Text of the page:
Are Current Gender Programmes That Support Women Scientists Relevant in the 21st Century?

Are Current Gender Programmes That Support Women Scientists Relevant in the 21st Century? 2016-10-21T11:08:18+00:00

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Chair: Prof Jennifer Thomson, Organization for Women in Science for the Developing World, South Africa
Panellist: Dr Tonya Blowers, Organization for Women in Science for the Developing World, Italy
Panellist: Dr Naser Faruqui, International Development Research Centre, Canada
Panellist: Prof Olubukola Babalola, Organization for Women in Science for the Developing World, South Africa
Panellist: Dr Nozipho Motsa, University of Zululand, South Africa / Swaziland
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One of the critical challenges facing countries in the developing world, and in this context Africa, is the continuing underrepresentation of women in science & technology, education and leadership. Statistics continue to show that there are few girls and women taking up Science, Technology and Innovation (STI) subjects and careers, and that there are gaps in the STI pipeline influenced by amongst other factors, socio-cultural, discriminatory practices within the workplace, and work-life personal equilibrium constraints. With the aim of bridging the gender gap in STI, the Organization for Women in Science for the Developing World (OWSD) and various other organisations provide female scientists with opportunities that support their career development. OWSD is led by a President and Vice Presidents from four regions, namely: Africa, Arab, Asia and the Pacific, Latin America and the Caribbean. In addition, OWSD has members committed to building up the number and quality of women scientists in their countries by actively mentoring young female scientists. The panel discussion will focus on the importance of gender programmes and initiatives that promote gender equality in STI in the region and globally. The focus will be on the three flagship gender programmes of OWSD, which are the PhD fellowship programme, the prestigious and highly visible Elsevier awards for young women scientists and the membership network. The South African national chapter will lead the session by highlighting its achievements in meeting the objectives of the organisation and the critical role that the Academy of Science of South Africa (ASSAf) plays (which hosts it) in facilitating gender in STI discussions with decision-makers.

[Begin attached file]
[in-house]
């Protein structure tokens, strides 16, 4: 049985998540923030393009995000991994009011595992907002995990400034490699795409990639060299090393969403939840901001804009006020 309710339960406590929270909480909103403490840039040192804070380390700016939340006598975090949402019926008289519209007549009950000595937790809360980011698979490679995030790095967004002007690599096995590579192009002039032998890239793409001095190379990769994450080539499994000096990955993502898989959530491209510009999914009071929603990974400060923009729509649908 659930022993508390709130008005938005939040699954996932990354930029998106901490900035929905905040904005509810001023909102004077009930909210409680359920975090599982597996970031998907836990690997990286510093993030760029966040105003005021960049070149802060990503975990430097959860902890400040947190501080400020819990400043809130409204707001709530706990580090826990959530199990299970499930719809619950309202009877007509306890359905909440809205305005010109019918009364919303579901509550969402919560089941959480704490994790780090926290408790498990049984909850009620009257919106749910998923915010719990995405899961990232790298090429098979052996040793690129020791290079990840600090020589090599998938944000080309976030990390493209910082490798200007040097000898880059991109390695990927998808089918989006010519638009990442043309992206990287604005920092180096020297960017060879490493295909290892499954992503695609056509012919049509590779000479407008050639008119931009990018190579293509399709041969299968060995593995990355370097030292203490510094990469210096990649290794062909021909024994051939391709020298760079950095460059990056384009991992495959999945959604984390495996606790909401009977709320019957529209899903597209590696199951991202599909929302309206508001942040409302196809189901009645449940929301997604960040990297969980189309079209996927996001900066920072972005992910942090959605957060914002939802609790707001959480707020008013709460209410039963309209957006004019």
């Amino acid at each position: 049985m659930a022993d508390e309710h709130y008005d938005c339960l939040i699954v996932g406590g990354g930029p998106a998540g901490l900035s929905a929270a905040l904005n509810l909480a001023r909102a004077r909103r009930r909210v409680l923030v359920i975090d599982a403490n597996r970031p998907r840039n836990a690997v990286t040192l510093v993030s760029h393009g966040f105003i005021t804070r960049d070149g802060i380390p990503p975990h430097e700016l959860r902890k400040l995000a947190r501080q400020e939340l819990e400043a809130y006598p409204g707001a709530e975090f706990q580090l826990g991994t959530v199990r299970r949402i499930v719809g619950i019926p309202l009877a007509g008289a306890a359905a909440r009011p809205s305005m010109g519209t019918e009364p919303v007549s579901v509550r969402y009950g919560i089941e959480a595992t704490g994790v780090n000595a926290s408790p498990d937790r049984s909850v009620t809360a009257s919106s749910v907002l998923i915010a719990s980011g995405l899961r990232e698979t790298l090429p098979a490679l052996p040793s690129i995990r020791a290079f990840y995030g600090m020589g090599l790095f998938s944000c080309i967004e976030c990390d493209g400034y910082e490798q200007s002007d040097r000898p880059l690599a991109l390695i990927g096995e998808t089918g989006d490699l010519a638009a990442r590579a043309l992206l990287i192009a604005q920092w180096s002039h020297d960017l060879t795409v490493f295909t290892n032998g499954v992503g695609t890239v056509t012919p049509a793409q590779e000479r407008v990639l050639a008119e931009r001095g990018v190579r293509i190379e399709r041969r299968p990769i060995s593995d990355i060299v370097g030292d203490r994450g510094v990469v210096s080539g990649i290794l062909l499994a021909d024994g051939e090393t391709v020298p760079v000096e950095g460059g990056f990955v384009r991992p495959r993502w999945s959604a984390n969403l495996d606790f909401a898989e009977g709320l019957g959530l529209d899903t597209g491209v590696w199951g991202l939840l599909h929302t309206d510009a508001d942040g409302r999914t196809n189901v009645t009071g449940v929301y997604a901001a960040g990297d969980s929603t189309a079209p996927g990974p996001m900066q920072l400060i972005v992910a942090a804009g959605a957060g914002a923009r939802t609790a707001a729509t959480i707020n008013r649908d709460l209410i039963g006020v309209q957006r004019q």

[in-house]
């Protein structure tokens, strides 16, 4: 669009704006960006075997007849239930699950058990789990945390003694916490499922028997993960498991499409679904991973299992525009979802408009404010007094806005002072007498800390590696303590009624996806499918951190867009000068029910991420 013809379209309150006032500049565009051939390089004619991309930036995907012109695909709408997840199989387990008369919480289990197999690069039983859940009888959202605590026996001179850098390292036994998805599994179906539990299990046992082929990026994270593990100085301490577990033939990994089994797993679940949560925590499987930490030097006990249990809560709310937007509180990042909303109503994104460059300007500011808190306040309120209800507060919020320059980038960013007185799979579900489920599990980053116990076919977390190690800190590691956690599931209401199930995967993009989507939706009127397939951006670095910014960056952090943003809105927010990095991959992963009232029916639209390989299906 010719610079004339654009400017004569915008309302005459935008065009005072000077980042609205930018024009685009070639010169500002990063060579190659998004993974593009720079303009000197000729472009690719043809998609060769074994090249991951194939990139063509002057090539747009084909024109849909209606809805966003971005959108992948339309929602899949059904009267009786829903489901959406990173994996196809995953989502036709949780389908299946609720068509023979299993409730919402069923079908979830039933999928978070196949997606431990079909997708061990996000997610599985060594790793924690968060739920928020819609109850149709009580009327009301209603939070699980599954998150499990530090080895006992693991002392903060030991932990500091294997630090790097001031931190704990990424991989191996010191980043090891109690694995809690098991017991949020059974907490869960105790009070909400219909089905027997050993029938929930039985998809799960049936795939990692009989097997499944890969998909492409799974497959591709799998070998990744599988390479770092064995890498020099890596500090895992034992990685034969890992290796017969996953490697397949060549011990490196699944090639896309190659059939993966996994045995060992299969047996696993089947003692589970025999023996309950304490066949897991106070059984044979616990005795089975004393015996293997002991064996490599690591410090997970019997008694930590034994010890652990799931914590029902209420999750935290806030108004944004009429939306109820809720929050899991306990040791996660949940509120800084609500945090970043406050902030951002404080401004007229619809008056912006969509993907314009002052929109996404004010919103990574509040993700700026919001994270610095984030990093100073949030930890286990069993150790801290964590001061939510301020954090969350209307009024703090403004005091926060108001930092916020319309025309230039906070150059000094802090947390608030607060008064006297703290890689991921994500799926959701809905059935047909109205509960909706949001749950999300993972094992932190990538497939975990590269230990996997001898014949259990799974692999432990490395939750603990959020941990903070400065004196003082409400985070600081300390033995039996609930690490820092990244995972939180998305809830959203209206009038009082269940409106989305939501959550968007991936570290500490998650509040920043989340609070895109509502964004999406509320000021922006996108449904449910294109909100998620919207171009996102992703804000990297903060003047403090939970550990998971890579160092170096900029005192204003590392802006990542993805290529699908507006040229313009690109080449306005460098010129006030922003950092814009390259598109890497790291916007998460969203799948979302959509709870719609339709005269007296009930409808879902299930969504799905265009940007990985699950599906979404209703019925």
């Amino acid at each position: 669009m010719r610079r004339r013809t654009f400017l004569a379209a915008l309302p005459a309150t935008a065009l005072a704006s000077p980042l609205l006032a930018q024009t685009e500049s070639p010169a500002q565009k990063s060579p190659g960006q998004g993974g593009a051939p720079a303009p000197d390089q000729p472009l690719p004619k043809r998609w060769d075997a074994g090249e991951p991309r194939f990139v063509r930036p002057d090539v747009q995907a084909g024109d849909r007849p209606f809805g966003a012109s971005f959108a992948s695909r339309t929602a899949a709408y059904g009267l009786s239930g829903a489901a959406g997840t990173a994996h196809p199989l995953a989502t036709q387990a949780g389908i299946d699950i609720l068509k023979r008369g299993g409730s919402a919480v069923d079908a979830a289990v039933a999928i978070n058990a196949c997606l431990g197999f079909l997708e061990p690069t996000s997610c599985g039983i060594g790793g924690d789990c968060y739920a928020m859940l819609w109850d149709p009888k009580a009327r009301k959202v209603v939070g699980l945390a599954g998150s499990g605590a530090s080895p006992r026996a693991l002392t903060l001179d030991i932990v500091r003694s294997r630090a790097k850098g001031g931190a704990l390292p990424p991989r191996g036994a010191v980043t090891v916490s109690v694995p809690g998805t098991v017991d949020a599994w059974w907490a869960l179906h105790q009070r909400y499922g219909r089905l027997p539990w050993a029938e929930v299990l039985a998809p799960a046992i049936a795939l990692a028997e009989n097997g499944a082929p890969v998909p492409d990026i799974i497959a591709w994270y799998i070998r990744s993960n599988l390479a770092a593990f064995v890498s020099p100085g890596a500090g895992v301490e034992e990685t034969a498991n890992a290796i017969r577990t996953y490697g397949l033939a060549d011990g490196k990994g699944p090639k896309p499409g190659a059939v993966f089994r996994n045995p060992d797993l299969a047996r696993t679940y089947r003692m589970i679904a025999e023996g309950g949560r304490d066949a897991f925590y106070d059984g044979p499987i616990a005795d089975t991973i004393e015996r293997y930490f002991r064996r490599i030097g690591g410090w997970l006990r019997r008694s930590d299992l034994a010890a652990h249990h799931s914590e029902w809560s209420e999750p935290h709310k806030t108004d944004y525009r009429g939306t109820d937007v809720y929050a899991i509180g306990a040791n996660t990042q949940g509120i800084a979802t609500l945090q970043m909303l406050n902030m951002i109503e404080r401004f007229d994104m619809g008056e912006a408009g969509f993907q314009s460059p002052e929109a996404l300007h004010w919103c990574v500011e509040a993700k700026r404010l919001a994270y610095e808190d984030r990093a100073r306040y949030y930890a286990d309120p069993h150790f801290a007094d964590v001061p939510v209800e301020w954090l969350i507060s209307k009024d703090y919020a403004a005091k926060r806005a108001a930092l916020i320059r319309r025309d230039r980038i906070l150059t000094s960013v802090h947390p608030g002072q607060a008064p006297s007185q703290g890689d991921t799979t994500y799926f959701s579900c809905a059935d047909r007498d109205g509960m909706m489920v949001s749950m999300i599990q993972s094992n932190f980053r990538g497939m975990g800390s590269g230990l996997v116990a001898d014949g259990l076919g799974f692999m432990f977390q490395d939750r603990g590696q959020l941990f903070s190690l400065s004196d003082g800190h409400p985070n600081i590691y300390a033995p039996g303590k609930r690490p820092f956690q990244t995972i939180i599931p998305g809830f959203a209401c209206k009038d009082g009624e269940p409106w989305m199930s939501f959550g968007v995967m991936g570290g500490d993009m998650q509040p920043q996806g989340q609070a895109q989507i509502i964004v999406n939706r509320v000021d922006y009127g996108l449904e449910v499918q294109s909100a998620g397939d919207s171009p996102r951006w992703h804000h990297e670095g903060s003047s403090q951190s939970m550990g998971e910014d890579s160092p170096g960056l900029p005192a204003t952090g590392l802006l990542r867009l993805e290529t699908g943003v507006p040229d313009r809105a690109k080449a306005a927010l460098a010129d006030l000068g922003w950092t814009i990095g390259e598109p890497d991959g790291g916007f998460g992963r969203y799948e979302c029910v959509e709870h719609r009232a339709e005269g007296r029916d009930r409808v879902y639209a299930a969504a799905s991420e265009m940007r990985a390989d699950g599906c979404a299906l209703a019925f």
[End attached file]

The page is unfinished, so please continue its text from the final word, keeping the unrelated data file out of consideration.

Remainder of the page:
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thomsonProf Jennifer Thomson
Organization for Women in Science for the Developing World (OWSD), South Africa
Chair

Jennifer Thomson (PhD Rhodes) is Emeritus Professor in the Department of Molecular and Cell Biology at the University of Cape Town. She held a post-doctoral fellowship at Harvard, was Associate Professor in Genetics at the University of the Witwatersrand, visiting scientist at MIT, and Director of the Laboratory for Molecular and Cell Biology for the CSIR, before becoming Head of the Department of Microbiology at UCT in 1988. She won the L’Oreal/UNESCO prize for Women in Science for Africa in 2004 and has an Honorary Doctorate from the Sorbonne University. Her research field is the development of genetically modified maize resistant to the African endemic maize streak virus and tolerant to drought. She has published three books on Genetically Modified Organisms: Genes for Africa, Seeds for the Future, and Food for Africa, and is a frequent speaker at international meetings, including the World Economic Forum and the United Nations. She is a member of the board (previously Chair) of the African Agricultural Technology Foundation (AATF), based in Nairobi and Vice-Chair of ISAAA (International Service for the Acquisition of AgriBiotech Applications). She serves on the National Advisory Council on Innovation of the South African Minister of Science and Technology. She is the President of the Organisation for Women in Science for the Developing World (OWSD) and chairs the South African chapter.